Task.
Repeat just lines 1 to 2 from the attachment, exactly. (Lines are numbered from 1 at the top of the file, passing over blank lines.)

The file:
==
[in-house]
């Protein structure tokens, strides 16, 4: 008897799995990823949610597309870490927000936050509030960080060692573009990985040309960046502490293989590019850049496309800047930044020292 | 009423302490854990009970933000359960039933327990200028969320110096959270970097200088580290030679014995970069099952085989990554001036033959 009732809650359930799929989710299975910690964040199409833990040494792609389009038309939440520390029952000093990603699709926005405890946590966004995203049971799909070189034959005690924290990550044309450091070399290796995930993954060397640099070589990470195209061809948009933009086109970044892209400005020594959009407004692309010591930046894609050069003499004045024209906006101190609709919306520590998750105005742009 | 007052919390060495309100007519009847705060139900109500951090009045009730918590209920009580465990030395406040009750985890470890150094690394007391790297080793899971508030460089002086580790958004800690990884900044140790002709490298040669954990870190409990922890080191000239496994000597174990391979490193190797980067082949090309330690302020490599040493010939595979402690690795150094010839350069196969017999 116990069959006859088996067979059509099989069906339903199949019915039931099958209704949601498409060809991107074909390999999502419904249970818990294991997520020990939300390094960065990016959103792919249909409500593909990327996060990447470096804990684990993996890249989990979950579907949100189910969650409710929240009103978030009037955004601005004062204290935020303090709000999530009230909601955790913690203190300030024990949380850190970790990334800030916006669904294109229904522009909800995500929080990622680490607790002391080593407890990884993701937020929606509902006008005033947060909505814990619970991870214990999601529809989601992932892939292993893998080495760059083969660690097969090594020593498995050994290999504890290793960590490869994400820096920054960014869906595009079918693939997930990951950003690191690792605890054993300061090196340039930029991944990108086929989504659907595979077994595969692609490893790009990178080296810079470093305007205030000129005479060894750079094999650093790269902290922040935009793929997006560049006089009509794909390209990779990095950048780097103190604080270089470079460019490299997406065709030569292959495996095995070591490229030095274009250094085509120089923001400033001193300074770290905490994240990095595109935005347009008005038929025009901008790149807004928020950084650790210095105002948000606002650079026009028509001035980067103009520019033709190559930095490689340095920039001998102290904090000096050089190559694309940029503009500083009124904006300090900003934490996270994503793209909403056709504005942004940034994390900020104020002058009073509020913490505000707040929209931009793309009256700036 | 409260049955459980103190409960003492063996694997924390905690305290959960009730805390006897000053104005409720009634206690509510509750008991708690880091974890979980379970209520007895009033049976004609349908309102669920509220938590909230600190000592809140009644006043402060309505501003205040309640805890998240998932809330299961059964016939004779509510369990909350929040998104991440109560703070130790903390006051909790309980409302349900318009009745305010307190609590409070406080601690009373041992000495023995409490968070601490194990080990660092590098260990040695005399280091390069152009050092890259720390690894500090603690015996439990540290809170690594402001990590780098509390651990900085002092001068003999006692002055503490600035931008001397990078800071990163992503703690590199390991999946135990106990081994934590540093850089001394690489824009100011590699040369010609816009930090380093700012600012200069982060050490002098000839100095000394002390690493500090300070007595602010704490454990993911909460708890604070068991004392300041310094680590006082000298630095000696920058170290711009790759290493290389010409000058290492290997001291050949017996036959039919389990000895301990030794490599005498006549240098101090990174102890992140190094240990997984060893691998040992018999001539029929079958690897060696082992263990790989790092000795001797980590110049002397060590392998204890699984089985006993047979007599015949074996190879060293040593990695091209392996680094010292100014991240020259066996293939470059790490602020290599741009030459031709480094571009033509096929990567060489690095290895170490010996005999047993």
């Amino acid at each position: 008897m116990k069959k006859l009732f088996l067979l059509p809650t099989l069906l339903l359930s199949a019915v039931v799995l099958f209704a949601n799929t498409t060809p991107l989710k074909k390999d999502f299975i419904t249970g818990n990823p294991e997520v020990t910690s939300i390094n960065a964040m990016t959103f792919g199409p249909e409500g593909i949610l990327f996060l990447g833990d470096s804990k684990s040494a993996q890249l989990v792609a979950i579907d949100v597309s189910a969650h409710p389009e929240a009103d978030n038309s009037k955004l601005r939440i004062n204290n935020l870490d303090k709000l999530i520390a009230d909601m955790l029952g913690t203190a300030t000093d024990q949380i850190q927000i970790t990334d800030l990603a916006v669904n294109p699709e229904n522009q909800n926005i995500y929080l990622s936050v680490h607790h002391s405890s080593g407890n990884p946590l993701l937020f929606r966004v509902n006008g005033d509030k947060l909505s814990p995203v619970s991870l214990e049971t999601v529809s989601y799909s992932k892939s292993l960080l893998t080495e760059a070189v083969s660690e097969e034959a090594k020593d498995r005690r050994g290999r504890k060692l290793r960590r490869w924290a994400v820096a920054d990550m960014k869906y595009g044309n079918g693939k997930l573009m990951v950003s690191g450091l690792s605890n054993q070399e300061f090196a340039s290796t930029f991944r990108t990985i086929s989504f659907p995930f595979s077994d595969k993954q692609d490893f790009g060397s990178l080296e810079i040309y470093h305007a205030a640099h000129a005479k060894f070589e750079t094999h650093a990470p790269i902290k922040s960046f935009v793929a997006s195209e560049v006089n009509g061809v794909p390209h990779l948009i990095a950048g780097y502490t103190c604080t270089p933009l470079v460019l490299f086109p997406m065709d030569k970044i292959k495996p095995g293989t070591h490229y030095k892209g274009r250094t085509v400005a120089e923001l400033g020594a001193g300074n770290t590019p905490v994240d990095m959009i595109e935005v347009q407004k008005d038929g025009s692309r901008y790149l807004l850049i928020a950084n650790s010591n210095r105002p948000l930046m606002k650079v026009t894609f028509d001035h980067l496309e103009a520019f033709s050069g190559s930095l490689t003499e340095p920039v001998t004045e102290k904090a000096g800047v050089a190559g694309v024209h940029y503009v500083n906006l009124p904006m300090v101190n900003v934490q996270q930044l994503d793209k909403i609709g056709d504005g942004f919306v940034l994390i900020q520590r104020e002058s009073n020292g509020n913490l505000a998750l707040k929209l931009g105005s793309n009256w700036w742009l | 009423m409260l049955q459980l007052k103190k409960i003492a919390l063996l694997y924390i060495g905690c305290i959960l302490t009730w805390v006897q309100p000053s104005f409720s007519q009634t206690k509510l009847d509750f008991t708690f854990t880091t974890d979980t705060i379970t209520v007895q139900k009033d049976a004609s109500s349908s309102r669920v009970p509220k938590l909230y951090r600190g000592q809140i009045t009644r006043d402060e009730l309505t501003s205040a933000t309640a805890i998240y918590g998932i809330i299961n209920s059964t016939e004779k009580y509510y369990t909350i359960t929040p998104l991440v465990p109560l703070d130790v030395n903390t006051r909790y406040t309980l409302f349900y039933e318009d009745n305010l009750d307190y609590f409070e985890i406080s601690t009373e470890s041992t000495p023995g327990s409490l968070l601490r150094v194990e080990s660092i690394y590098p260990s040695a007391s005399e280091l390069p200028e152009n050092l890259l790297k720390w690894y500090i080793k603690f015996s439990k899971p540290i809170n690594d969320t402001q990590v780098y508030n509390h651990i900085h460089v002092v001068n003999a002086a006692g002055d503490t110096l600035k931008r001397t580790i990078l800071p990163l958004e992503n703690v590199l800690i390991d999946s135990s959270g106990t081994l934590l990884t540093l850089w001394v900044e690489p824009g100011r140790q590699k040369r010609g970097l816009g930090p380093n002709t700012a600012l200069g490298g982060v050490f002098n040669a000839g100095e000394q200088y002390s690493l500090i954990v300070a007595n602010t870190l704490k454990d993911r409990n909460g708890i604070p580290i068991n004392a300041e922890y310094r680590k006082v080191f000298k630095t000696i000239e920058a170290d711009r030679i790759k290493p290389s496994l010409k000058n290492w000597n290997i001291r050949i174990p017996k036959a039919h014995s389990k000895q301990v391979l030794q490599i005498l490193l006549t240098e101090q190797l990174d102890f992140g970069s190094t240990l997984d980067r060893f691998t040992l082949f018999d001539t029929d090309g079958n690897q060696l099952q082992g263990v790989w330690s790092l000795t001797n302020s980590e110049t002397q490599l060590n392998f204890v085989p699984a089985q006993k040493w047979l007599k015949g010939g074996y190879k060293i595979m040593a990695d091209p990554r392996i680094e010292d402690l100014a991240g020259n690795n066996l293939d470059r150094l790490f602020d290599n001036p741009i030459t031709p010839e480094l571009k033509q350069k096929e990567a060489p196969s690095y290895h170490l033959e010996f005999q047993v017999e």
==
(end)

[in-house]
């Protein structure tokens, strides 16, 4: 008897799995990823949610597309870490927000936050509030960080060692573009990985040309960046502490293989590019850049496309800047930044020292 | 009423302490854990009970933000359960039933327990200028969320110096959270970097200088580290030679014995970069099952085989990554001036033959 009732809650359930799929989710299975910690964040199409833990040494792609389009038309939440520390029952000093990603699709926005405890946590966004995203049971799909070189034959005690924290990550044309450091070399290796995930993954060397640099070589990470195209061809948009933009086109970044892209400005020594959009407004692309010591930046894609050069003499004045024209906006101190609709919306520590998750105005742009 | 007052919390060495309100007519009847705060139900109500951090009045009730918590209920009580465990030395406040009750985890470890150094690394007391790297080793899971508030460089002086580790958004800690990884900044140790002709490298040669954990870190409990922890080191000239496994000597174990391979490193190797980067082949090309330690302020490599040493010939595979402690690795150094010839350069196969017999 116990069959006859088996067979059509099989069906339903199949019915039931099958209704949601498409060809991107074909390999999502419904249970818990294991997520020990939300390094960065990016959103792919249909409500593909990327996060990447470096804990684990993996890249989990979950579907949100189910969650409710929240009103978030009037955004601005004062204290935020303090709000999530009230909601955790913690203190300030024990949380850190970790990334800030916006669904294109229904522009909800995500929080990622680490607790002391080593407890990884993701937020929606509902006008005033947060909505814990619970991870214990999601529809989601992932892939292993893998080495760059083969660690097969090594020593498995050994290999504890290793960590490869994400820096920054960014869906595009079918693939997930990951950003690191690792605890054993300061090196340039930029991944990108086929989504659907595979077994595969692609490893790009990178080296810079470093305007205030000129005479060894750079094999650093790269902290922040935009793929997006560049006089009509794909390209990779990095950048780097103190604080270089470079460019490299997406065709030569292959495996095995070591490229030095274009250094085509120089923001400033001193300074770290905490994240990095595109935005347009008005038929025009901008790149807004928020950084650790210095105002948000606002650079026009028509001035980067103009520019033709190559930095490689340095920039001998102290904090000096050089190559694309940029503009500083009124904006300090900003934490996270994503793209909403056709504005942004940034994390900020104020002058009073509020913490505000707040929209931009793309009256700036 | 409260049955459980103190409960003492063996694997924390905690305290959960009730805390006897000053104005409720009634206690509510509750008991708690880091974890979980379970209520007895009033049976004609349908309102669920509220938590909230600190000592809140009644006043402060309505501003205040309640805890998240998932809330299961059964016939004779509510369990909350929040998104991440109560703070130790903390006051909790309980409302349900318009009745305010307190609590409070406080601690009373041992000495023995409490968070601490194990080990660092590098260990040695005399280091390069152009050092890259720390690894500090603690015996439990540290809170690594402001990590780098509390651990900085002092001068003999006692002055503490600035931008001397990078800071990163992503703690590199390991999946135990106990081994934590540093850089001394690489824009100011590699040369010609816009930090380093700012600012200069982060050490002098000839100095000394002390690493500090300070007595602010704490454990993911909460708890604070068991004392300041310094680590006082000298630095000696920058170290711009790759290493290389010409000058290492290997001291050949017996036959039919389990000895301990030794490599005498006549240098101090990174102890992140190094240990997984060893691998040992018999001539029929079958690897060696082992263990790989790092000795001797980590110049002397060590392998204890699984089985006993047979007599015949074996190879060293040593990695091209392996680094010292100014991240020259066996293939470059790490602020290599741009030459031709480094571009033509096929990567060489690095290895170490010996005999047993």